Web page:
Source: The New York Times
RARELY has Britain’s struggle to define its relationship with a disaffected and diverse Muslim minority seemed so fraught as it was last week, with the debate fixated on where a woman can wear a flimsy, kerchief-size item of Islamic dress called the niqab, the full-face veil.
The discussion, intensified by Prime Minister Tony Blair’s calling the veil “a mark of separation,’’ is not simply about dress. It seems to signal a broader shift as non-Muslim Britons set new limits of tolerance, not just for recent immigrants but for a younger, home-grown generation of more assertive British Muslims.
Among some of those who have long favored tolerance for individual choice, there is a ginger step toward the notion that the right of the group might trump the right of the individual under more circumstances, even as they are hard-pressed to say exactly why they are drawing the line at the niqab, beyond its being a matter of “communication.”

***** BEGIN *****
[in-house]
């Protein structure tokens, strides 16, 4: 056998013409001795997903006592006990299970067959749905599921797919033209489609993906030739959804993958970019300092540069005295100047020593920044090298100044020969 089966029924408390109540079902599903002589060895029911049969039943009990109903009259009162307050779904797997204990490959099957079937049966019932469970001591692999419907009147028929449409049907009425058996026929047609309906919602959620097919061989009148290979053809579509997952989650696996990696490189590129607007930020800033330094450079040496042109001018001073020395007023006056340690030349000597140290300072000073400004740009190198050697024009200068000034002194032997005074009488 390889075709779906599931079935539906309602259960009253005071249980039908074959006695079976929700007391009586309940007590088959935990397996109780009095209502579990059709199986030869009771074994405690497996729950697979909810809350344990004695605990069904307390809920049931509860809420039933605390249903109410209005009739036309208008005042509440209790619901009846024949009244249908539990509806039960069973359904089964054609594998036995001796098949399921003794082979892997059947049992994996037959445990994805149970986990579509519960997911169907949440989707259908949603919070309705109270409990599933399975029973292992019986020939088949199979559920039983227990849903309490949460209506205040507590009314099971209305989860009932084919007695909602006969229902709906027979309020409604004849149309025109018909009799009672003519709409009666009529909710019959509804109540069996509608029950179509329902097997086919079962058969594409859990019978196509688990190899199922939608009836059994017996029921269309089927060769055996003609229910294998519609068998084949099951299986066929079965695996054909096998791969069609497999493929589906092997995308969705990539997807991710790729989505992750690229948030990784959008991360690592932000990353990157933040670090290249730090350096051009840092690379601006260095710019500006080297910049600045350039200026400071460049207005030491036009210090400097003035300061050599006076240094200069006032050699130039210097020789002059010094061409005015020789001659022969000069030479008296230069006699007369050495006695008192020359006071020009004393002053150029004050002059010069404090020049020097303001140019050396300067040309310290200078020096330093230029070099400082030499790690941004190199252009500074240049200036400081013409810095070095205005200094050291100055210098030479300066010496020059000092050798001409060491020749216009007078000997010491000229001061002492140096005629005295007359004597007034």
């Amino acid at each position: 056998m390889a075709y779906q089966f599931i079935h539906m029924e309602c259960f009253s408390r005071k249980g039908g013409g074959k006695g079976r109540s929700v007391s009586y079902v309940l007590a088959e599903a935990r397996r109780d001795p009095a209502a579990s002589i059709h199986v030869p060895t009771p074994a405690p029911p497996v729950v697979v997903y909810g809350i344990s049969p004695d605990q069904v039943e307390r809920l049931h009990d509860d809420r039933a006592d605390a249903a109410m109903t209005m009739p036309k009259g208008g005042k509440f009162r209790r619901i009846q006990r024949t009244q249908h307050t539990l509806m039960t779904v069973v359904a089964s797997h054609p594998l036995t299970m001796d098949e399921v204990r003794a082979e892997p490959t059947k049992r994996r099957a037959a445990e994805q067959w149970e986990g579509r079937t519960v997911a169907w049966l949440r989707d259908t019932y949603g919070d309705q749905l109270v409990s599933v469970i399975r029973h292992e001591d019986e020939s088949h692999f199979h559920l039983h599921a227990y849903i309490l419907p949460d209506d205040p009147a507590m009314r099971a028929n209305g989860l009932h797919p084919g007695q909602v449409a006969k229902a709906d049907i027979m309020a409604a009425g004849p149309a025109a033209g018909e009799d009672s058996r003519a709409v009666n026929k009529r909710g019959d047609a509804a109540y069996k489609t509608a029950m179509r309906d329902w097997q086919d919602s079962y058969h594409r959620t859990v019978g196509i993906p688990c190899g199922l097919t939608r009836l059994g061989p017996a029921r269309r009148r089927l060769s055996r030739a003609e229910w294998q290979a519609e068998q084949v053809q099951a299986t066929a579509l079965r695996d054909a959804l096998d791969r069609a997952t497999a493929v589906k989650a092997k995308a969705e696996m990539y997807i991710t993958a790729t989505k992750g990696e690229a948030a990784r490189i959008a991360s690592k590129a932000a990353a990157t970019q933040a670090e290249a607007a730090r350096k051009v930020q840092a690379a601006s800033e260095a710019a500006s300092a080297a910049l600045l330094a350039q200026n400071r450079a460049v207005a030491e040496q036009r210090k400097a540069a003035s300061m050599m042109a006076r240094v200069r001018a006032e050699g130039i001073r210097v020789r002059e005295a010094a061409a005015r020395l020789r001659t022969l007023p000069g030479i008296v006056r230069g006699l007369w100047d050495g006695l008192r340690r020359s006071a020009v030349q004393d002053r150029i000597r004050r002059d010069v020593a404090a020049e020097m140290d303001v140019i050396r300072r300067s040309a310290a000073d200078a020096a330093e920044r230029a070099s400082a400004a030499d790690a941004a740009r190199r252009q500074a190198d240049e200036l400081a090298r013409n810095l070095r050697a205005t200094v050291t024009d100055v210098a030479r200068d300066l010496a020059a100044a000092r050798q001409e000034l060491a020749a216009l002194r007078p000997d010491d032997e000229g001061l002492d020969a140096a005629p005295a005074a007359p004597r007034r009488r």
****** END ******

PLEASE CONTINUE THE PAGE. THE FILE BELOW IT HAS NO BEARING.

For 40 years, Britain has nurtured a policy of multiculturalism celebrating ethnic diversity and its emblems. That policy evolved in the 1960’s, at a time when Muslim immigrants, largely from Pakistan, arrived to take menial jobs. Now, Britons are confronted with the sometimes alienated descendants of that first generation -- like three of the four London bombers last year -- people born in the country, raised in its schools and newly drawn to a re-examination of their ancestors’ faith.